The Telecommunications Regulatory Commission of Sri Lanka (TRCSL) has identified more than 2,000 ‘dark spots’ on the island which have ‘weak signals’, as well as observing that 122 of 152 Grama Niladari Divisions (GND) currently do not have (mobile) broadband coverage. To help redress this – and mindful of its aim to introduce fixed number portability (FNP) and mobile number portability (MNP) from October 2021 – the regulator has also implemented two major pieces of legislation designed to improve coverage and service quality in the mobile sector. With the TRCSL currently in the technical planning stage for introducing FNP/MNP, Oshada Senanayake, Director General TRCSL told the Business Times: ‘We updated the quality of service (QoS) gazette after 18 years and also gazetted the Radio Telecommunications Terminal (RTT) rules’. The QoS rules dictate matters such as ‘how long a customer can be on hold by a telephone operator, the quality of the call, bill resolutions etc,’ he added, while pointing out that QoS for data/ broadband is ‘expected in the near future’.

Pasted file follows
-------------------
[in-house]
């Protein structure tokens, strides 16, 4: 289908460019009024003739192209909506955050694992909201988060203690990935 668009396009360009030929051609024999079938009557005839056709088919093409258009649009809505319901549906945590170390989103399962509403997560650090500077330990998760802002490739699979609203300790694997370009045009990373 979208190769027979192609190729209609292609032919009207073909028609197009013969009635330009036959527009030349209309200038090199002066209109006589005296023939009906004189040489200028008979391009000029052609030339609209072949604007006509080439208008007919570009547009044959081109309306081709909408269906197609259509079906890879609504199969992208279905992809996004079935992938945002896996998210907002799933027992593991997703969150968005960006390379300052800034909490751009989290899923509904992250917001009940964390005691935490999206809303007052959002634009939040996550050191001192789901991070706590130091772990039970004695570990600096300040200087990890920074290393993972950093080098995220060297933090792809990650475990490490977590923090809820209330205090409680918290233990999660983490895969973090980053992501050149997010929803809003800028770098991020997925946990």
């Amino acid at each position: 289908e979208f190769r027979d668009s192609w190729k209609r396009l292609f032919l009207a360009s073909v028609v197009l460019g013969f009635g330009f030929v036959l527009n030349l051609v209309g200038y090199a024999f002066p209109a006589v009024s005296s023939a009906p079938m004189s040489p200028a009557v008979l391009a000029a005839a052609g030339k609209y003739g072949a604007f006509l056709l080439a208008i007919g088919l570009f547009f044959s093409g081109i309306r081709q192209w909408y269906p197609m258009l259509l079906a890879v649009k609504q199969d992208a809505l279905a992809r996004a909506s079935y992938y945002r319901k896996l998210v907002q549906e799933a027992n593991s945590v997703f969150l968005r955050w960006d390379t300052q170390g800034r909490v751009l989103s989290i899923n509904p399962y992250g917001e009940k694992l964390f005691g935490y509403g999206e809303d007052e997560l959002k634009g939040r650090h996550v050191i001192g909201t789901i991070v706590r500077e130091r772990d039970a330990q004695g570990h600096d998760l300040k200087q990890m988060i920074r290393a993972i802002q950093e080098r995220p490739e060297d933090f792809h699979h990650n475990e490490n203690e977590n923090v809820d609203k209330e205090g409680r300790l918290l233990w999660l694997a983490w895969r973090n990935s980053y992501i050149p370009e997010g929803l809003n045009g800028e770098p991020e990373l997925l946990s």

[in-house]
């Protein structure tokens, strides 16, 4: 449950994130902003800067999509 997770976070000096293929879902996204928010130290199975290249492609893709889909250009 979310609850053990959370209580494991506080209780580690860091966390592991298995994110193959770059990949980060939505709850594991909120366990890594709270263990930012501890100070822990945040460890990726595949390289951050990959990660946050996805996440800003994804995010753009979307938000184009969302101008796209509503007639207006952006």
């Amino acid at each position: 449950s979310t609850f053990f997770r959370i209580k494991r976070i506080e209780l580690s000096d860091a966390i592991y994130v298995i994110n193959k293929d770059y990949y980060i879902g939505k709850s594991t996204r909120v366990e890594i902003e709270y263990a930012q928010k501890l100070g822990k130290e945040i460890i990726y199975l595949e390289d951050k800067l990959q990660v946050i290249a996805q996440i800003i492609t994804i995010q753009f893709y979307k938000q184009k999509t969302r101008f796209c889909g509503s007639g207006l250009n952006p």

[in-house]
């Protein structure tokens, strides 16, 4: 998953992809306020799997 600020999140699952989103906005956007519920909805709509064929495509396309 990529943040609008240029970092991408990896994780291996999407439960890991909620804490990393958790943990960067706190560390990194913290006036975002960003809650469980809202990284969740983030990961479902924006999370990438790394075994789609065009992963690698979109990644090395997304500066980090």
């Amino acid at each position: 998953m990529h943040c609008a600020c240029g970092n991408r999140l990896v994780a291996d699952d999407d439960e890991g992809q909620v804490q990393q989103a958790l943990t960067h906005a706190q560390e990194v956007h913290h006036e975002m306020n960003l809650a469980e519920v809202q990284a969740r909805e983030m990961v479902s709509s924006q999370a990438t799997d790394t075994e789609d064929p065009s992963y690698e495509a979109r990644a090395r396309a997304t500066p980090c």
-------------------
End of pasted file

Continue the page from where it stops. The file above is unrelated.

Furthermore, Mr Senanayake said that updating the country’s RTT rules – part of which defines the minimum standards for mobile phones – the TRCSL hopes to ensure that ‘Sri Lanka will not be a dumping ground for fake and sub – standard devices’. The paper reports him as saying that products not approved by 16 December 2020 must have approval under the new RTT Type Approval Rules while all type approval certificates issued prior to 16 December 2020 under the old rules will expire automatically on 17 June 2021. Finally, the official stated that issues surrounding non-utilisation of mobile spectrum – in some cases operators are being hampered by the ‘high number of court cases on spectrum allocation, which ultimately affected the QoS in the voice services’ – are now being cleared and that ‘refarming of spectrums has started now in a bid to overcome interference propagated by signals in neighbouring countries’.